The awards have no golden statuette or fat check—only a plaster foot—reminding all writers that they have feet of clay.
plaster and ceramic replicas of organs and appendages rest on the shelves alongside sets of false teeth.
Her face was cast into a plaster mold, preserving her shy smile for posterity.
late Old English plaster "medicinal application," from Vulgar Latin plastrum, shortened from Latin emplastrum "a plaster" (in the medical as well as the building sense), from Greek emplastron "salve, plaster" (used by Galen instead of more usual emplaston), noun use of neuter of emplastos "daubed on," from en- "on" + plastos "molded," from plassein "to mold" (see plasma). The building construction material is first recorded in English c.1300, via Old French plastre, from the same source, and in early use the English word often had the French spelling.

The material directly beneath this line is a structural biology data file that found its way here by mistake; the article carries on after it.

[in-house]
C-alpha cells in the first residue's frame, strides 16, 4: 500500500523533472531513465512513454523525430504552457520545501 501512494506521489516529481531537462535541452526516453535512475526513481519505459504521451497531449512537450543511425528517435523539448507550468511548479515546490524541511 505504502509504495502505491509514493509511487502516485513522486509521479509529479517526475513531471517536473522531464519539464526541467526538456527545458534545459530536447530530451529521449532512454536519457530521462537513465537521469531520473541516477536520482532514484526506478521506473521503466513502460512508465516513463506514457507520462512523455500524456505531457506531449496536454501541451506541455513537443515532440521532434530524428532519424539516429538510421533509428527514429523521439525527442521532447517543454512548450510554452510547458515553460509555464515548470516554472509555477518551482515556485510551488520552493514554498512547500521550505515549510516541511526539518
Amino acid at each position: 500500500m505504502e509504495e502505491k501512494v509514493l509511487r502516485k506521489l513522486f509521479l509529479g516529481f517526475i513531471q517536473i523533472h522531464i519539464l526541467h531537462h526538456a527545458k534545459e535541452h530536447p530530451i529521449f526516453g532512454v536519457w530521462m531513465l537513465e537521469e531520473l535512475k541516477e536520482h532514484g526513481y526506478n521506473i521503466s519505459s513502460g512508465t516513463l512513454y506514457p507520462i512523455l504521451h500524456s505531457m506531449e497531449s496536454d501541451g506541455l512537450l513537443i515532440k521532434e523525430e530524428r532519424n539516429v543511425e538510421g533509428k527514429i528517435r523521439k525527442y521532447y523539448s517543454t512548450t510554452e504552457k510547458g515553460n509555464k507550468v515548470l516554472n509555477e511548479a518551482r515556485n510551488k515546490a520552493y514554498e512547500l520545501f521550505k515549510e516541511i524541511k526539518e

"to coat with plaster," early 14c., from plaster (n.) and partly Old French plastrier "to cover with plaster" (Modern French plâtrer), from plastre (see plaster (n.). Related: Plastered; plastering. Figurative use from c.1600. Meaning "to bomb (a target) heavily" is first recorded 1915. Sports sense of "to defeat decisively" is from 1919.
plaster plas·ter (plās'tər)
Plaster of Paris.
A pastelike mixture applied to a part of the body for healing or cosmetic purposes.
To cover or apply generously: They plastered the city with leaflets (1585+)
[money sense fr shinplaster, an early 19th-century term for ''currency of little value or very small denomination'']